By Will Reisman, @WillReisman

Since launching in late August, the Bay Area’s bike share program has been hailed as a success by the regional officials overseeing the network. Now, local residents can review online trip data to understand why the people running the program are so enthusiastic about this innovative new approach to the last mile.

Alta Bicycle Share, the private vendor running the bike share program, has collected ridership data, which is now posted HERE on the program’s website. Viewers can see graphical information on daily and monthly trips, the number of annual memberships purchased and how many casual bicyclists are using the system. The data is broken down for each of the five cities, while also collected to represent the system as a whole.

Buoyed by steady daily progress, the system has registered over 100,000 total trips through the end of November. The five participating areas—San Francisco, Redwood City, Palo Alto, Mountain View and San Jose—are all seeing strong numbers as the program gears up to expand to cover more areas this year.

From Bay Area Bike Share's Instagram feed. A man walks near the Redwood City Caltrain Station and bike share station.
From Bay Area Bike Share’s Instagram feed. A man walks near the Redwood City Caltrain Station and bike share station.

Right now, the Bay Area Bike Share has 700 bikes available throughout the five areas involved in the network, although after expansion, there will be 1,000. The bikes are set up at stations, where participants can pick up and drop the two-wheelers off at various points throughout the Peninsula.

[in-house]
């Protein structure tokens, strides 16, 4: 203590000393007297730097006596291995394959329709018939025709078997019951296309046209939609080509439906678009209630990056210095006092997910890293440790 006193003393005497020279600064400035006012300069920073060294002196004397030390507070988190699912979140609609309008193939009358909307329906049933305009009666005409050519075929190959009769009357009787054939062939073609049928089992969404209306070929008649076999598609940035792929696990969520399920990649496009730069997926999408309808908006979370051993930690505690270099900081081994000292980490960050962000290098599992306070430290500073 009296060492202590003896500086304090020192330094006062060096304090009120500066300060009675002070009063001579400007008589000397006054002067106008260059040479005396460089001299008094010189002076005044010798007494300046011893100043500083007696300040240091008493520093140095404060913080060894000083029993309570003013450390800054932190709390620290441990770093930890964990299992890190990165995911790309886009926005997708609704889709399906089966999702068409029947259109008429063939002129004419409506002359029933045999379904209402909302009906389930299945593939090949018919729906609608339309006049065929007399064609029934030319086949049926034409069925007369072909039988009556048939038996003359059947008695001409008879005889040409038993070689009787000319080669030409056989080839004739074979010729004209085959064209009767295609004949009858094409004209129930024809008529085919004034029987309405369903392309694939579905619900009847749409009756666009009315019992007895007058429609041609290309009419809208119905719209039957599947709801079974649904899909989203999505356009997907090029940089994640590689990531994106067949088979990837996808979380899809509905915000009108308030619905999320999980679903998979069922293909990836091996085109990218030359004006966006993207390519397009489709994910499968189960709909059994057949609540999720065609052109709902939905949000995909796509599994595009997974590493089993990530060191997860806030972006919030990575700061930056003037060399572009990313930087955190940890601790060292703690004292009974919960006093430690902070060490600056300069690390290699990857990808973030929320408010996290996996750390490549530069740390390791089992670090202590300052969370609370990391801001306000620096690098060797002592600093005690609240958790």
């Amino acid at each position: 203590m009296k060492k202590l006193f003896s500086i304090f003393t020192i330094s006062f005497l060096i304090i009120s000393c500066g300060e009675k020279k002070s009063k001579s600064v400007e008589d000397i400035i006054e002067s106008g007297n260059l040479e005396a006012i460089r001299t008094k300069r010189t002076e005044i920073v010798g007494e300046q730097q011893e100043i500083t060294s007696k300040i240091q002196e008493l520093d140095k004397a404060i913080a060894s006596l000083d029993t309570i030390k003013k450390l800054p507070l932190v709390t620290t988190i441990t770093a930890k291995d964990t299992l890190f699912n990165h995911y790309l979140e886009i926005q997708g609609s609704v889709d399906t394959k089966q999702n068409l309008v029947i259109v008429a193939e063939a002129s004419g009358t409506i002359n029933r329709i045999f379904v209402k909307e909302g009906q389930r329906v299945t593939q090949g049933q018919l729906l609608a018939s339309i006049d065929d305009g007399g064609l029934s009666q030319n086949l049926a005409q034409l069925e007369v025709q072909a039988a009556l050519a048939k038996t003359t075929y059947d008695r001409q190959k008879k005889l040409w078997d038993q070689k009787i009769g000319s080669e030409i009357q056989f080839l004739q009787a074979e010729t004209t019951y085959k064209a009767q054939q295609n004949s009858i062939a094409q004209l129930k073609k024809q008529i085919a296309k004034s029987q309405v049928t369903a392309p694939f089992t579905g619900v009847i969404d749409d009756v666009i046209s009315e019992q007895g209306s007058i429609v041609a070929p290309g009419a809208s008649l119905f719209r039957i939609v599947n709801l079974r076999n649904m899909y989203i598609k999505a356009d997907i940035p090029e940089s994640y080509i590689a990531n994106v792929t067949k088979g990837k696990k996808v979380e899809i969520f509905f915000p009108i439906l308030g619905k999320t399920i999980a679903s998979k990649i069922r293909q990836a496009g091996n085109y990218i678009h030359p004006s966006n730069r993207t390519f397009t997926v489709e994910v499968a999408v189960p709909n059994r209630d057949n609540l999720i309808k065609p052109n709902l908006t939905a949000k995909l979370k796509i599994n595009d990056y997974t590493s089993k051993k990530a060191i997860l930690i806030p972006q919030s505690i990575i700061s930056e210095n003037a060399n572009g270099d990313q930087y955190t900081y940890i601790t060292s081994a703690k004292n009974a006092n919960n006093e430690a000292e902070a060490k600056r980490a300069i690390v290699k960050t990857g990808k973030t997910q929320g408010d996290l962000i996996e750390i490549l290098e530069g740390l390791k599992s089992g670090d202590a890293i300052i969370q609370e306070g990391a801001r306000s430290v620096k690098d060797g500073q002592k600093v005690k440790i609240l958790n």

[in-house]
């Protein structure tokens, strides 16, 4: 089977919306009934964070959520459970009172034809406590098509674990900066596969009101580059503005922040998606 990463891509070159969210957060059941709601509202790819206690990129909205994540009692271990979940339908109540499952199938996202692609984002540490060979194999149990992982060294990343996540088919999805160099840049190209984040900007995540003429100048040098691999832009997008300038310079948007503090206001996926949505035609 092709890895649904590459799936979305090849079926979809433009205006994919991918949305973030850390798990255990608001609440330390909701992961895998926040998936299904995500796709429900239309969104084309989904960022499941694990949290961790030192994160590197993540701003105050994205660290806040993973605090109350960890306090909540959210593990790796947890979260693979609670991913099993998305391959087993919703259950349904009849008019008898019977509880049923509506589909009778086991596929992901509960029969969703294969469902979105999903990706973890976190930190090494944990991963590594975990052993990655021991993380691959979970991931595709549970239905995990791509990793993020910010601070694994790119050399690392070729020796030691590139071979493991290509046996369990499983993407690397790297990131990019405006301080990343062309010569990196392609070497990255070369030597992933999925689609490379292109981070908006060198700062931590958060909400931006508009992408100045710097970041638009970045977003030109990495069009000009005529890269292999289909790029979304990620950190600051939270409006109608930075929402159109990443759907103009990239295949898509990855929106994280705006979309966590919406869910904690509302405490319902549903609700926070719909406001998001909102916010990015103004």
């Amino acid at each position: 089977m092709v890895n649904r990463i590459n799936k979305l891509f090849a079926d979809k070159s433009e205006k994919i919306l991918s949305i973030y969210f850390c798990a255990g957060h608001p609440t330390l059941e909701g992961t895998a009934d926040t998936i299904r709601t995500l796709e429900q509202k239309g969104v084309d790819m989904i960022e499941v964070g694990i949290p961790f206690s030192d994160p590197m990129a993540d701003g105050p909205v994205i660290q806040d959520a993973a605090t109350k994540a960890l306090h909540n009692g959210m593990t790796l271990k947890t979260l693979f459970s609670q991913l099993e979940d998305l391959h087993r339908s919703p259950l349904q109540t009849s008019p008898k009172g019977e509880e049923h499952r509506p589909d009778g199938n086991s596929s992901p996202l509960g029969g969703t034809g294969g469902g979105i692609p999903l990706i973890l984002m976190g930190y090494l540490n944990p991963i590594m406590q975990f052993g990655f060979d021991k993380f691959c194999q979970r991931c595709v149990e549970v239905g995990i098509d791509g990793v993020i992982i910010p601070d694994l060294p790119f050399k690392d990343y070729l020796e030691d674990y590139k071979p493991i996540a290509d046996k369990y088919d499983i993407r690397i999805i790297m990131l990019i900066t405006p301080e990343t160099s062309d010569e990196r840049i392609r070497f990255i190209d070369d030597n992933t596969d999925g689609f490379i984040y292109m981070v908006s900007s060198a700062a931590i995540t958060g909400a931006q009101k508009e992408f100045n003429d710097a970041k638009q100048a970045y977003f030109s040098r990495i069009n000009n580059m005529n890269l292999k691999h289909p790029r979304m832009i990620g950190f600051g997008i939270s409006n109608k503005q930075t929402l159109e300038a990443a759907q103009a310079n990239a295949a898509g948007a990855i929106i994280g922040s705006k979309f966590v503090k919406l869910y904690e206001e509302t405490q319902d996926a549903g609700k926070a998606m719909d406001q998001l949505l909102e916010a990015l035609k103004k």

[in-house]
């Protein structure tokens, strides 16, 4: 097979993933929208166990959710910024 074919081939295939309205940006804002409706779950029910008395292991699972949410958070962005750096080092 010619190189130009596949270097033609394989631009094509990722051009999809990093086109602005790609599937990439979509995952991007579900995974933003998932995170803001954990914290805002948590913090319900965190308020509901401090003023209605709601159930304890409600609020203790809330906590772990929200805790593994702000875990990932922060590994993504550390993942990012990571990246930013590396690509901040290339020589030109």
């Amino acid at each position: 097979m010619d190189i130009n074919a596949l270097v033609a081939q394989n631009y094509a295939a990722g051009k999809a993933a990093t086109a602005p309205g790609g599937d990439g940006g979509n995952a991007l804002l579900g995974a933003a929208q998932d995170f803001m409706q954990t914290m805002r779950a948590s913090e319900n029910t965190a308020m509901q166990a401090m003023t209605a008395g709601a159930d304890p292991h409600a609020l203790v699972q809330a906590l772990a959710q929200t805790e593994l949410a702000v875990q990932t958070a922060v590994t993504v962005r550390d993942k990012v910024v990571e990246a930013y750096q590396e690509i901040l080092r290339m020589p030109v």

The bike share network is a joint project run by Alta and overseen by the Bay Area Air Quality Management District. The Air District is partnering with various local agencies, like the San Mateo County Transit District, to manage the program.

Bay Area residents and visitors can learn more about the bike share system at


  1. Is it true that 90% of the usage is in downtown San Francisco and the other 4 cities are seeing only tiny numbers? I bought an annual membership when the system first started, but I never use it in San Mateo or Santa Clara counties because the sparse station locations make the system really hard to use.

  2. There’s no way that Redwood City’s 500 cumulative trips for the multi-month time period shown can be described as “strong numbers” …

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